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| p.1 #5 · p.1 #5 · Focus Speed - Canon EF 70-200mm f/2.8 L IS II vs Canon EF 70-200mm f/2.8 L IS II v1? |
When the lights go down it's the camera that decides to lower the AF motor speed of the lens. It does so because if the lens is driven too fast, the camera might miss the focus point because when light levels are low, contrast is low and the AF system of the camera needs contrast to focus.
You say you have a 5D and a 5DmkII. I have the 70-200/2.8mkII and a 5Dclassic. I tested the AF speed for you in different light levels.
What I did:
- set the ISO to 3200
- set the aperture to f/2.8 (assuming that is what you use for your events)
- look for several dark corners in the house
- tried to focus and determine if the focus speed is lower than in bright light
My general conclusion is that this combo focuses as fast as in bright light even when light drops to levels you can't shoot anyway because your shutter speed gets too long to capture anything.
Detailed findings (@ISO3200 and f/2.8):
- @70mm and focus distance 2 metres or more, the lens focuses lightning fast as low as 1/30s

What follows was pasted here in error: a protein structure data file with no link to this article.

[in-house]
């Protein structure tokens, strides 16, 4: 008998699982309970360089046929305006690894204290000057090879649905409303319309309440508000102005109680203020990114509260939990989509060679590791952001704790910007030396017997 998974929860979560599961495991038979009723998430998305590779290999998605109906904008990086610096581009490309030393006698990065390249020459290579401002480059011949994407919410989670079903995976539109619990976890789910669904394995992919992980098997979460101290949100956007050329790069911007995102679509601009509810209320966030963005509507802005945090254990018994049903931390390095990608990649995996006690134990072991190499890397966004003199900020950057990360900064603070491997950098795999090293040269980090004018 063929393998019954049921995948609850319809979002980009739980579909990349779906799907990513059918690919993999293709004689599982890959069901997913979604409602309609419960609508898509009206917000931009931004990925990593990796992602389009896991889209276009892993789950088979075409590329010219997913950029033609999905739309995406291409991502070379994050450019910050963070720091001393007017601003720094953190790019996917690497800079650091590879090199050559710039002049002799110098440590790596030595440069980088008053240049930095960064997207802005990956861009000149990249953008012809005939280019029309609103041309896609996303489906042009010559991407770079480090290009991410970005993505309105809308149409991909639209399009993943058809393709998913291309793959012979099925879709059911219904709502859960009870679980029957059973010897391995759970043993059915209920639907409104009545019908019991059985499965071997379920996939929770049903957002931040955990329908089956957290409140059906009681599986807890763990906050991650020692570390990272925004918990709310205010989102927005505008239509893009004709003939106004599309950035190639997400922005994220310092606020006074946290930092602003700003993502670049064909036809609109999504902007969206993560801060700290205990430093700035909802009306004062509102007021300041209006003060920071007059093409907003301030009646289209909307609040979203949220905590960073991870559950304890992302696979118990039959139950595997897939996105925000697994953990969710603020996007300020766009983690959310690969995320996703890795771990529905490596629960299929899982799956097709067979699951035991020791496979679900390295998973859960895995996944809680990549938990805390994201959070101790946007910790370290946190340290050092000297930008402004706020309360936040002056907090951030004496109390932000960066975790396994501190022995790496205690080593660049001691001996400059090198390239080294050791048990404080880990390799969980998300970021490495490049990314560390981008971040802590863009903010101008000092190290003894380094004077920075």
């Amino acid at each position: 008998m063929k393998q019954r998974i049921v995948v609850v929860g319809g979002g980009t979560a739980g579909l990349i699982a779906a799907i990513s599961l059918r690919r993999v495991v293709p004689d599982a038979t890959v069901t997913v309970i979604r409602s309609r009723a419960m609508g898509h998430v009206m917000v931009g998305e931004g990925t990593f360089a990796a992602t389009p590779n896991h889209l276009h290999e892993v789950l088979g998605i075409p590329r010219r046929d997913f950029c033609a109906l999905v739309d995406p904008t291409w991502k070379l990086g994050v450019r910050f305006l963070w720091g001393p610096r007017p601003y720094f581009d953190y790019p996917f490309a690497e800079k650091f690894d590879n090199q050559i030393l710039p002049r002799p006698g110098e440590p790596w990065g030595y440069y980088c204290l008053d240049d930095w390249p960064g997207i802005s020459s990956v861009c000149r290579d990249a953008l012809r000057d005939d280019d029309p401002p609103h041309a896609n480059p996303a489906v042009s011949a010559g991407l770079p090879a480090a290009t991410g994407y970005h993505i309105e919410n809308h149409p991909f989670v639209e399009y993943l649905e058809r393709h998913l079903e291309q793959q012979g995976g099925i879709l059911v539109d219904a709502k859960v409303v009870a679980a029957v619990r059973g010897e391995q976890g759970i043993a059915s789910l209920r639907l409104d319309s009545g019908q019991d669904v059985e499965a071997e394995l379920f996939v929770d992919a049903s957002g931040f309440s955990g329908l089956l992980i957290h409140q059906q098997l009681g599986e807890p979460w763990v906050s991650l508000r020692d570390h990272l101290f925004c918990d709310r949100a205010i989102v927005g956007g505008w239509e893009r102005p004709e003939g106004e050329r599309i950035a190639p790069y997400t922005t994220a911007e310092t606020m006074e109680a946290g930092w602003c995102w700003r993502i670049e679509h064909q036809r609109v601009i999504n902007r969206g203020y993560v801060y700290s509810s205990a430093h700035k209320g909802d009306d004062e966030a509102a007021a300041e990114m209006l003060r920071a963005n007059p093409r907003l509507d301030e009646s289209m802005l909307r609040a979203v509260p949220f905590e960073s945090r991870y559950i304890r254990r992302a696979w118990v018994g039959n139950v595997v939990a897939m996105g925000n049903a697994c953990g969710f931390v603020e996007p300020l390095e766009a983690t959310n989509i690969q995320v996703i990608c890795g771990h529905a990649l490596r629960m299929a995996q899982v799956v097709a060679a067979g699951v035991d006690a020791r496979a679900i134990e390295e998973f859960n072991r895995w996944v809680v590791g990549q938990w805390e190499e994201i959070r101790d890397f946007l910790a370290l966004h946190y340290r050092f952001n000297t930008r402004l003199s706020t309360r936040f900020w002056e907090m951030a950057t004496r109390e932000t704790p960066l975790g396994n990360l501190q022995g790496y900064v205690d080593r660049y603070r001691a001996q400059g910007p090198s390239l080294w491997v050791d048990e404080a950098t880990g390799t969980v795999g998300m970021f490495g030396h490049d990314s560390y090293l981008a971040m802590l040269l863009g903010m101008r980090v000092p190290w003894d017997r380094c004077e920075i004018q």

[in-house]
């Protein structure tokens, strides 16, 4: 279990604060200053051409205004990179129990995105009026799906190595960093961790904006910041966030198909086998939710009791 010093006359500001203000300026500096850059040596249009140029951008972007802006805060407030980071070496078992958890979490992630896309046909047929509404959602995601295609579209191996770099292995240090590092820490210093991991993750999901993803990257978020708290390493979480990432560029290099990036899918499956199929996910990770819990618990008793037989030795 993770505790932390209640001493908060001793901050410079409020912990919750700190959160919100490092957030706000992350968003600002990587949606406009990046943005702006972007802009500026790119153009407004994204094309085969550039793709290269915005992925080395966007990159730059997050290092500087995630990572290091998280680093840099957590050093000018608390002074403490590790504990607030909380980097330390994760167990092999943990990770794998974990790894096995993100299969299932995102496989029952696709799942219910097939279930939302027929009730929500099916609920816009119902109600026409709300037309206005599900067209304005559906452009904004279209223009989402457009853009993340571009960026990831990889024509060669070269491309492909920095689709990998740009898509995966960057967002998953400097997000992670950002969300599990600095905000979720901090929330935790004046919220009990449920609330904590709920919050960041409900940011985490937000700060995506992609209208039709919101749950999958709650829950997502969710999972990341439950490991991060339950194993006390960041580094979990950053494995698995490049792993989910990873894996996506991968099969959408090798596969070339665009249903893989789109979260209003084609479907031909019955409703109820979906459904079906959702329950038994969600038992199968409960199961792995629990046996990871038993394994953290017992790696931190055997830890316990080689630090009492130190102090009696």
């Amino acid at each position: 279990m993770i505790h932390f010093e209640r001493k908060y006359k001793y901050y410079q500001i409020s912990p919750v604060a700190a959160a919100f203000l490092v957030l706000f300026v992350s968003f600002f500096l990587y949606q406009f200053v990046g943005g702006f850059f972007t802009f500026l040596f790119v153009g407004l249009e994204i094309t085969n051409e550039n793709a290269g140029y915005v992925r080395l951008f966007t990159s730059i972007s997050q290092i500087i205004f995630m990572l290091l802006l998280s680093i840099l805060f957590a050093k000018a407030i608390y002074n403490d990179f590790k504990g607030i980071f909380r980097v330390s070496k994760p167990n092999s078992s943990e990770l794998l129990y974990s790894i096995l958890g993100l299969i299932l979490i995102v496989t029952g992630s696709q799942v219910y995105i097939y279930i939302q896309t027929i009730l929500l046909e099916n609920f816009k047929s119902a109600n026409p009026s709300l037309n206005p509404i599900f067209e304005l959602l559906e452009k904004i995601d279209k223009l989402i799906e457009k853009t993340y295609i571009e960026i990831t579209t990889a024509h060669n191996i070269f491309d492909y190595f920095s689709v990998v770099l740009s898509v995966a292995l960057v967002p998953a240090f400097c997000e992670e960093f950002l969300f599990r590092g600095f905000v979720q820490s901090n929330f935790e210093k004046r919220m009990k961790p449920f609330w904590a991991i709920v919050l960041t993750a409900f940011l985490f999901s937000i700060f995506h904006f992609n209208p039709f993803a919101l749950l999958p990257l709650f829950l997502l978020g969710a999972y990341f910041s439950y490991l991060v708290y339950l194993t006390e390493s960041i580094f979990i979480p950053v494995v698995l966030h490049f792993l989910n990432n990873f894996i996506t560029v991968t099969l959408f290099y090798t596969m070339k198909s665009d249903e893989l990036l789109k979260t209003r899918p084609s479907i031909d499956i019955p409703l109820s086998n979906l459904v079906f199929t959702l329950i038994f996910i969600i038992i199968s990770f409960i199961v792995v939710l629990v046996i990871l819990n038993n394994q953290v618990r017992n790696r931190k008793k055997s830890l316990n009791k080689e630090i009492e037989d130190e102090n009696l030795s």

- @200mm and same focus distance, the image is too blurred when starting to focus from MFD, so the AF motor speed drops to turtle mode @1/80s and longer.
- @200mm and same focus distance, when starting to AF from approx. the correct focus distance (you can do this manually, but usually you won't have to if you shoot several images in succession) the AF speed will be very high even @1/30s
When shooting concerts and stuff it really helps to set the focus delimiter to 2.5m-oo, but of course you don't need me to tell you that.
So now you know that the 70-200mkII is not the limiting factor for ISO3200 (assuming you don't shoot concerts @200mm at 1/30s or longer), even for a 5Dclassic. You can repeat the test with your 5Dclassic and the mkI version to see if there is a difference. I would not know, I've never used it.
You also know that buying a mkII will get you the performance you need, even on your current cameras. If you had no reason to upgrade your cameras otherwise, then I suggest you go for it and upgrade to the mkII lens. Additional benefit is that the mkII is very sharp wide open, just where you need it to be. I shoot everything wide open with confidence.
If you should decide you want to upgrade your camera, there are only 2 that I can think of: 5D3 or 1D4. The 1D4 will get you just 10% of extra reach (which is neglegible in my book) but it is more responsive, which you might really like for events.
Hope this helps and good luck!